Cheyenne, WY – The Wyoming Army National Guard's 115th Field Artillery Brigade was ordered Monday to activate 65 of its 109 soldiers for Operation Iraqi Freedom. The unit will report to headquarters in Cheyenne January 3rd and to Fort Carson, Colorado three days later for pre-development training. Guard officials say the soldiers initially will be on active duty for 545 days, although the period can be amended based on the Army's requirements. The 115th Field Artillery Brigade's mission is to provide support of field artillery units.
Rawlins, WY – The U-S Bureau of Land Management says it has rounded up more than 1,300 wild horses from southwestern Wyoming this fall. The roundups were conducted in October and November. They're part of the B-L-M's continuing effort to cut Wyoming's wild horse population in half in order to fulfill an agreement with the state. The horses were gathered from areas in the agency's Rock Springs, Rawlins and Lander field office. Officials say the latest roundups will reduce Wyoming's wild horse population to a more appropriate level of around 3,200 horses.
Cheyenne, Wy – Wyoming's Attorney General says state officials are generally pleased with scientific peer reviews done on Wyoming's wolf management plan. Pat Crank says more study is needed, but so far it looks like the biology and science are both sound. Crank is worried that Washington will interfere with the process. He says a quick ruling will allow the legislature to fix any problems in Wyoming's plan.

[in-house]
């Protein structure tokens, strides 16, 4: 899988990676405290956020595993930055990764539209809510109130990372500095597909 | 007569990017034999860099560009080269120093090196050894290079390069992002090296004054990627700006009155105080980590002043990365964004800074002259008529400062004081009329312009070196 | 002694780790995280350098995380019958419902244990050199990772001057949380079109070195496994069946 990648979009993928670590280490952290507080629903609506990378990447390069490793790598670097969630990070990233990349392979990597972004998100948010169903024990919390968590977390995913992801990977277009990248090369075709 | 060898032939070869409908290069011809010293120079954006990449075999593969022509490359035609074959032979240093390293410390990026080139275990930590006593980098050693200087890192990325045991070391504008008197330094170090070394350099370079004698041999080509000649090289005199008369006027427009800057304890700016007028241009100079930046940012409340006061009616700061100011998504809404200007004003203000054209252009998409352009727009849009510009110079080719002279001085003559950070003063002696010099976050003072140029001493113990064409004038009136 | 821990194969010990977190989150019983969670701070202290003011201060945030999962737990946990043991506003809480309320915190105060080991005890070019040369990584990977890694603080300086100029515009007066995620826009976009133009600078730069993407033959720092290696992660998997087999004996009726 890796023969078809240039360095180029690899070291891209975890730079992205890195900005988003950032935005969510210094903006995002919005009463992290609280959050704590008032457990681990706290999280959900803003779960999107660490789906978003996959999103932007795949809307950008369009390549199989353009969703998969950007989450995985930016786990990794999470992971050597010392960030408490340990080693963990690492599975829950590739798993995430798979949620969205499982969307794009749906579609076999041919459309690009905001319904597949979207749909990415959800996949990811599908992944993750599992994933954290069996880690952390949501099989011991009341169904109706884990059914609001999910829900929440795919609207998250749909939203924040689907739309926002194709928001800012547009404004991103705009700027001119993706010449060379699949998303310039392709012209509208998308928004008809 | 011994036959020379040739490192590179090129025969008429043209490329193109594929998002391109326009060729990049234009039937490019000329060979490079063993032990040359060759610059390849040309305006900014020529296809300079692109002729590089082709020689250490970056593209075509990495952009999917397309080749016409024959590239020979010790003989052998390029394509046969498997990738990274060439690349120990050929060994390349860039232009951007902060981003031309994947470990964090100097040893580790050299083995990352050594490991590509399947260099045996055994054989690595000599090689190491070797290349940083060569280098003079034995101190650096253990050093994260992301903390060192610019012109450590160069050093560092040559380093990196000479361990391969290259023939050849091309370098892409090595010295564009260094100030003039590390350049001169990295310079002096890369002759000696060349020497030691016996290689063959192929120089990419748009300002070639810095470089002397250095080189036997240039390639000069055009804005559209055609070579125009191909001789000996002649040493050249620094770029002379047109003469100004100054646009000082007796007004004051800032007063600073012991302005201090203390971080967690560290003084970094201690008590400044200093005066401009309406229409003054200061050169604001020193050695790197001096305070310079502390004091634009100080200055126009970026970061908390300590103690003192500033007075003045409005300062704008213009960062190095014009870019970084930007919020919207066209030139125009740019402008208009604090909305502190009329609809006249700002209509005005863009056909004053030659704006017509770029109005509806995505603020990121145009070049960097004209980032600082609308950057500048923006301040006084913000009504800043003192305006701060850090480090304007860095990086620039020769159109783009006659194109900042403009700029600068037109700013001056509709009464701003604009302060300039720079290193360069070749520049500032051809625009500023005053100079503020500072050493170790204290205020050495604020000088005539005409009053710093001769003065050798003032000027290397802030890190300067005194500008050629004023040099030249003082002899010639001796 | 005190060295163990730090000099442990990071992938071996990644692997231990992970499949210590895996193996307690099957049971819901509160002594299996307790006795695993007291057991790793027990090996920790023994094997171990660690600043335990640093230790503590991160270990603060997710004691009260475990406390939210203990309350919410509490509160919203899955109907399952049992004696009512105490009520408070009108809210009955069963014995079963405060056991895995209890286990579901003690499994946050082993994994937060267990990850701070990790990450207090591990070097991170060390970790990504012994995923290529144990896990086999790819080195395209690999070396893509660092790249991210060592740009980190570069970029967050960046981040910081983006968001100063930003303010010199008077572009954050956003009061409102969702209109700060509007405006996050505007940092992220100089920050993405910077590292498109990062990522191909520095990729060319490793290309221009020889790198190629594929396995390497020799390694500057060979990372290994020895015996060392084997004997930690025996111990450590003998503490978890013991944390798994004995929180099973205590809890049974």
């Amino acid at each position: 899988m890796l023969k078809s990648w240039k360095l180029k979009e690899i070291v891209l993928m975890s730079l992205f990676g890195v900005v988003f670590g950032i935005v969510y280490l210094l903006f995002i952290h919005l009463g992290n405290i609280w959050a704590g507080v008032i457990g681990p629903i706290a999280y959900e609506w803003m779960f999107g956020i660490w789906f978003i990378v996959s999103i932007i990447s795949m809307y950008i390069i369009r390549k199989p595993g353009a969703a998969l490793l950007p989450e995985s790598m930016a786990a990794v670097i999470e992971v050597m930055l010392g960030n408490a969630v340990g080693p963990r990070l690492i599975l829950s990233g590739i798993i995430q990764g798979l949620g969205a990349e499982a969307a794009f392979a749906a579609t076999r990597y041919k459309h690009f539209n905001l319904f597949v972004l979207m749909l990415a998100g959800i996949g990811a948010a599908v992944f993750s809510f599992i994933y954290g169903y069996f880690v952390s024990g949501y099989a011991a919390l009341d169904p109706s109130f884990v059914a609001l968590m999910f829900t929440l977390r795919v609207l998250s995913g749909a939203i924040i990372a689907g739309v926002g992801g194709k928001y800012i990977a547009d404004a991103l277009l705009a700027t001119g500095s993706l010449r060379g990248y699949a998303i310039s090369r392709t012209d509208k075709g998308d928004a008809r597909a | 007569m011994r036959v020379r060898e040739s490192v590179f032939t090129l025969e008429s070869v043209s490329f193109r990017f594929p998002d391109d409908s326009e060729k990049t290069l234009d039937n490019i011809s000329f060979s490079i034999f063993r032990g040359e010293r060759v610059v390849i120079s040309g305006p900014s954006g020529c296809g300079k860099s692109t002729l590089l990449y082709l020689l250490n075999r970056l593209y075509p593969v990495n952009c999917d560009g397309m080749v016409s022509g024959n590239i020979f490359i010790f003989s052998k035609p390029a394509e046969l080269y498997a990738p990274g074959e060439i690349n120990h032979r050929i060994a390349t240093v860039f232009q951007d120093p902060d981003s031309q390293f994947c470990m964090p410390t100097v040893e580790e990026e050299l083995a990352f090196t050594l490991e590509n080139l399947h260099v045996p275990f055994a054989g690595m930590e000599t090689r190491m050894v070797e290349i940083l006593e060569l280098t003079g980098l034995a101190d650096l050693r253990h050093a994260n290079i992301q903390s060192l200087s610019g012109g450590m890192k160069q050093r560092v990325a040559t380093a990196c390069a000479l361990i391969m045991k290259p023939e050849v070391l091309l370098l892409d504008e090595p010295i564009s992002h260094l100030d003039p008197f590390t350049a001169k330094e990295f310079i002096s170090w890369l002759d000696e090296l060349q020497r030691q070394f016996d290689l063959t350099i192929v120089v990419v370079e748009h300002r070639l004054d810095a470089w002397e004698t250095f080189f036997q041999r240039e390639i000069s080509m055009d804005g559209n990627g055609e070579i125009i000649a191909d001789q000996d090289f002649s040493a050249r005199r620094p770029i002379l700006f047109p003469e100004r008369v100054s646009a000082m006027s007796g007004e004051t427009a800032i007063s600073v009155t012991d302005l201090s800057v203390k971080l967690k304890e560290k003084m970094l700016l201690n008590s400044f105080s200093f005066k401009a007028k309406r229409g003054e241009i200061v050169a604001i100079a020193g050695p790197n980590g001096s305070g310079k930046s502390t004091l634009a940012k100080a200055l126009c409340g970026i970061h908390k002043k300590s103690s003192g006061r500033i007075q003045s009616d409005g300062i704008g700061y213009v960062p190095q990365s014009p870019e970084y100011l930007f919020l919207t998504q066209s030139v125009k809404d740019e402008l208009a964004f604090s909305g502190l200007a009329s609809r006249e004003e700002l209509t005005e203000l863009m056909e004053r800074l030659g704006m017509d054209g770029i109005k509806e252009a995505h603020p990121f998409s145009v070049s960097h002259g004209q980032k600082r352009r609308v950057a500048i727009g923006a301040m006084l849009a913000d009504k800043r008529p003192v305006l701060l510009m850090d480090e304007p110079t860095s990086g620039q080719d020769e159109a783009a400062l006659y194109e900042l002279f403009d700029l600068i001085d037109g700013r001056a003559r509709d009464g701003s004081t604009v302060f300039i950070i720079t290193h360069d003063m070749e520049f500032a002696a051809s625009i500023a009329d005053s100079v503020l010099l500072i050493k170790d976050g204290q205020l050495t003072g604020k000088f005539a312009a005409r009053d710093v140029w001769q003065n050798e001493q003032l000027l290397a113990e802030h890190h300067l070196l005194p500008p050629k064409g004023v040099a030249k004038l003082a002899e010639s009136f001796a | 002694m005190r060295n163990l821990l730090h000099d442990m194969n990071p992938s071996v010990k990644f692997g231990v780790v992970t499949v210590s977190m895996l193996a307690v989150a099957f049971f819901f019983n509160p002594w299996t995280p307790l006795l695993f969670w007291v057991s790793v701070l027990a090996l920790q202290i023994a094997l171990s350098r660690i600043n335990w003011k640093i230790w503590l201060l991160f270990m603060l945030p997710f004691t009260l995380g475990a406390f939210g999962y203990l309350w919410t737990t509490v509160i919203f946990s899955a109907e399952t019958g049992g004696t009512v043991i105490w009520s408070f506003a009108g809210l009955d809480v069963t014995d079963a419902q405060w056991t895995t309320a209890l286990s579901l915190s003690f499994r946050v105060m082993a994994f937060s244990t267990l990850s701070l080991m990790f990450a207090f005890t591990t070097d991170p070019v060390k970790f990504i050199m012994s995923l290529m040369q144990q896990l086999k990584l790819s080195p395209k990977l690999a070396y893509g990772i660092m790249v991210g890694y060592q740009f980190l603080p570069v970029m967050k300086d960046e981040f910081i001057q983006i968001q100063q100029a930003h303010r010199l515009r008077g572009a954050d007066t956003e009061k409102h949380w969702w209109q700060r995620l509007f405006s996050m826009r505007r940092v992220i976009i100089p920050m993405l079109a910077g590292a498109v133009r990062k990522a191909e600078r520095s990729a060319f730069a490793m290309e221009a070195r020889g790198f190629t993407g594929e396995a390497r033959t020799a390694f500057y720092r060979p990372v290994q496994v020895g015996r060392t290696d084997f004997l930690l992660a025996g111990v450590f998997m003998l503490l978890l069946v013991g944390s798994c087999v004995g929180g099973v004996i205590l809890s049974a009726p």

Cody, WY – The Cody Stampede is in the running to become part of the Professional Rodeo Cowboys Association tour. Board President Ron Meeker says a decision will be made soon. If chosen as a tour event, Meeker says the rodeo could be televised nationally several times a year. Meanwhile, the Stampede has been nominated as the P-R-C-A's Large Outdoor Rodeo of the Year for the fifth time in six years. To qualify, a rodeo must award at least 15 thousand dollars in added money for each event. Meeker says the Stampede awarded 23 thousand dollars in added money this year.
Laramie, Wy – A day after the Governor released his state budget, Speaker of the House Fred Parady says the Governor did not save enough. The house would like to set aside around 300 million of the surplus. But Governor Dave Freudenthal says the state has too many current needs that makes that type of saving not realistic. But Speaker Parady thinks the Governors spending could force the state into tax increases. The Governor will next take his budget before the appropriations committee next week.